Creating a “Human Sundial”
You have probably noticed that on sunny days the length of your shadow changes. It might start off in the morning long, get shortest some time around lunchtime, and appear longest right before the sun goes down. You may have also noticed that shadows cast at different times of day also seem to change direction. For example, if you use an umbrella for shade at the beach, you’ll probably need to move or change the position of your umbrella over the course of the day to stay in the shade.
We wanted to learn a little more about these shadow phenomena. For four days, we asked Science Friday fans
to go outside, face north, and tweet a photo of their feet and their shadow with #HumanSunDial. We used the time stamp in the tweet to figure out approximately what time of day the photo was taken. When we arranged them chronologically, here’s what we found:
We assumed that for the most part, people were tweeting their photos promptly and that they were mostly in the continental U.S. We also adjusted the time of each tweet to the local time of the tweeter.
The position of our planet relative to the sun is what determines the length and direction of shadows on the earth’s surface. The planets in our solar system revolve around the sun at different speeds and distances. We define a year to be the amount of time it takes Earth to complete its revolution around the sun. As it travels around the sun, it also rotates around an axis, almost like a spinning top. It takes about 24 hours for Earth to complete one full rotation on its axis; we call that complete rotation a day. Earth’s rotation exposes all of its sides to sunlight, with the most direct light hitting the part of earth that is nearest the sun at any given moment.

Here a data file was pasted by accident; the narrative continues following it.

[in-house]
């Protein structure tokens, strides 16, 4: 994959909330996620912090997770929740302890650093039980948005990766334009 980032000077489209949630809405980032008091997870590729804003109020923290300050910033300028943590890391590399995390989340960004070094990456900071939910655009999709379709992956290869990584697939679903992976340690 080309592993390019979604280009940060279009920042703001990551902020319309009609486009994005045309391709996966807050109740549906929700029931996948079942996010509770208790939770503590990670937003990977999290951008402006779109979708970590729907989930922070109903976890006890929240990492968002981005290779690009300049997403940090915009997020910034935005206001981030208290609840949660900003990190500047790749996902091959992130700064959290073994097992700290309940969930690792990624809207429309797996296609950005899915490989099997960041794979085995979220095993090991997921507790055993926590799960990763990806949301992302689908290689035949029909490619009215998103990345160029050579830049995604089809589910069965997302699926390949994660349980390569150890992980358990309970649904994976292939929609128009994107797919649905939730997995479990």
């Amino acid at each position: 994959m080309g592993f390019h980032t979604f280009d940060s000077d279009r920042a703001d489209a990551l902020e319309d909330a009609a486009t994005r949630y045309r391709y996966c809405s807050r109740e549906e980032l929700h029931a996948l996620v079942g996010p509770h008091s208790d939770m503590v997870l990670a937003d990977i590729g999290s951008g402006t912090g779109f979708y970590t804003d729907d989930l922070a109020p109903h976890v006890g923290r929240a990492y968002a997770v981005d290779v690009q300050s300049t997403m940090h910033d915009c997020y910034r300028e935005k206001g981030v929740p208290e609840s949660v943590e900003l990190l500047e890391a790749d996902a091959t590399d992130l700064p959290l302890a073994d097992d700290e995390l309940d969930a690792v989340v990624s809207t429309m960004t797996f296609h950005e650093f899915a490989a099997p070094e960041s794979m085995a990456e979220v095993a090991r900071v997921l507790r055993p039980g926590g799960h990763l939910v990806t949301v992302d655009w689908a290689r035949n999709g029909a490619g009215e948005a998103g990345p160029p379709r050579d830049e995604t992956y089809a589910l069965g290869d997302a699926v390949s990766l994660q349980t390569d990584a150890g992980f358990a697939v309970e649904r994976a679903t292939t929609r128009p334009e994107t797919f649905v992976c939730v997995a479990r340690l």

When an object sticks out from the part of earth’s surface that is facing the sun, it will cast a shadow, much like our #HumanSunDial participants noticed. However, because Earth rotates, the angle of an object (or a person) relative to the sun changes, and with it the size and direction of the object’s shadow. That’s why your shadow moves throughout the day!
If you need to convince yourself that Earth’s rotation around its axis causes your shadow to move, we recommend that you try making a model Earth out of clay and stab a toothpick in the side. Rotate it on its axis next to an illuminated light bulb (“sun”) to see how the toothpick’s shadow changes.
Try one of the following simple tools for using the relative positions of Earth and the sun to calculate and observe interesting phenomena:
Tell the time using a sundial by printing out and making a sundial
Predict the length of your shadow using a shadow calculator
Figure out where the sun will be with this sun calculator
Find the angle of the sun relative to the ground in this Khan Academy
Create your own Stonehenge and mimic ancient sun observations